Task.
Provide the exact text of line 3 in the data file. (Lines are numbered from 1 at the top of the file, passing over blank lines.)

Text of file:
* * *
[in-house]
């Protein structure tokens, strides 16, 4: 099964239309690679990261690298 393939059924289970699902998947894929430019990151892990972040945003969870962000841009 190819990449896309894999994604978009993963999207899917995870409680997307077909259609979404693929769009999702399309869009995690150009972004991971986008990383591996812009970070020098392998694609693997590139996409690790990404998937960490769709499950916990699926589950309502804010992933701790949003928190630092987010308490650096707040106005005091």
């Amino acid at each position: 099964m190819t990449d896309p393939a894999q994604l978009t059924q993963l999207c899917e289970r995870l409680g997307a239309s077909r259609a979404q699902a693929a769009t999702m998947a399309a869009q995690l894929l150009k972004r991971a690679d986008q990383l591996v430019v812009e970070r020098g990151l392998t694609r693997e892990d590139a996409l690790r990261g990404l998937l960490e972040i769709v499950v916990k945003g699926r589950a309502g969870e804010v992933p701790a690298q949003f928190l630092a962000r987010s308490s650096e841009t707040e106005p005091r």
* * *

């Amino acid at each position: 099964m190819t990449d896309p393939a894999q994604l978009t059924q993963l999207c899917e289970r995870l409680g997307a239309s077909r259609a979404q699902a693929a769009t999702m998947a399309a869009q995690l894929l150009k972004r991971a690679d986008q990383l591996v430019v812009e970070r020098g990151l392998t694609r693997e892990d590139a996409l690790r990261g990404l998937l960490e972040i769709v499950v916990k945003g699926r589950a309502g969870e804010v992933p701790a690298q949003f928190l630092a962000r987010s308490s650096e841009t707040e106005p005091r």